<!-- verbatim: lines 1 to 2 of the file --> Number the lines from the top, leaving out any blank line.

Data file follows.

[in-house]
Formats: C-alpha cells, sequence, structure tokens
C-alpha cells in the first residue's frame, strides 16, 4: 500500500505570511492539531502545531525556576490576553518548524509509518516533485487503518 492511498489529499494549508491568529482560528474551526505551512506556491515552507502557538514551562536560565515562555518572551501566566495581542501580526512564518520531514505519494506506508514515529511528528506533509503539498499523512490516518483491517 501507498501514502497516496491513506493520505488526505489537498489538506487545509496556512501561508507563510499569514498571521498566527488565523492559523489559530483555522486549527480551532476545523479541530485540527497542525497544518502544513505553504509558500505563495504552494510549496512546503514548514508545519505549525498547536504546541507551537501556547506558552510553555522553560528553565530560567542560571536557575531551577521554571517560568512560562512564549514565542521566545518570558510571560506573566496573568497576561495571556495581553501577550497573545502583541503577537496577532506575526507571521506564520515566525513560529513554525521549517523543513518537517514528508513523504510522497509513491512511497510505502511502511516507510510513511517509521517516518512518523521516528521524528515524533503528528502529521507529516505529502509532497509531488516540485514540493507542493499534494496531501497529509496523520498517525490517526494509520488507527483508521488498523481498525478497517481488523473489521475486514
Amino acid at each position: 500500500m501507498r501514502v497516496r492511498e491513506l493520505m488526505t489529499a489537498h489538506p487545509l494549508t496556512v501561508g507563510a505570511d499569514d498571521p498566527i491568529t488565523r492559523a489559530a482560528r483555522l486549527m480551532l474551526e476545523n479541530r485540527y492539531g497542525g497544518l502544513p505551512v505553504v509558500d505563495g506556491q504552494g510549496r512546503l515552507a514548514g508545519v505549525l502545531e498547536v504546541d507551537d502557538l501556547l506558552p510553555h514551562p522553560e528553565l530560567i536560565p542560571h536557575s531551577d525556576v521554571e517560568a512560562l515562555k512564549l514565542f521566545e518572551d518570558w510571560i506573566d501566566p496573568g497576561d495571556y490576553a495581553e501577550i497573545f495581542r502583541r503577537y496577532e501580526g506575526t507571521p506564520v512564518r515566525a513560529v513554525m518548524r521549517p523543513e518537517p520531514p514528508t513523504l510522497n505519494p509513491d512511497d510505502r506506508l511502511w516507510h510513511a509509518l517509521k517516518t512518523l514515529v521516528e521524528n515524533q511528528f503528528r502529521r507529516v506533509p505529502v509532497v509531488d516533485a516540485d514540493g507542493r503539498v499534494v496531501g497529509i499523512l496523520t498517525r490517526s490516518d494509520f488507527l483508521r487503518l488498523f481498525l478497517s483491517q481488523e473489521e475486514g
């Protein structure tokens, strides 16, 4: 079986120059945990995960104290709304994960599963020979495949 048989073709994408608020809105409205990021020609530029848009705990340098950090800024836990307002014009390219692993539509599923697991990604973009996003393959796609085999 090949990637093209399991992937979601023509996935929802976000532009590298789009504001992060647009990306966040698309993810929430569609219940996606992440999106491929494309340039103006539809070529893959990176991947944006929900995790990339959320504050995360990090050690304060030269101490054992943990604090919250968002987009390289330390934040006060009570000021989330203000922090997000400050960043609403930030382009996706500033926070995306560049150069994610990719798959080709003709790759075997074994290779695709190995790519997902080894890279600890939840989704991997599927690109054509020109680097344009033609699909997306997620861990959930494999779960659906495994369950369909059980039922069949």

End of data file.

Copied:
[in-house]
Formats: C-alpha cells, sequence, structure tokens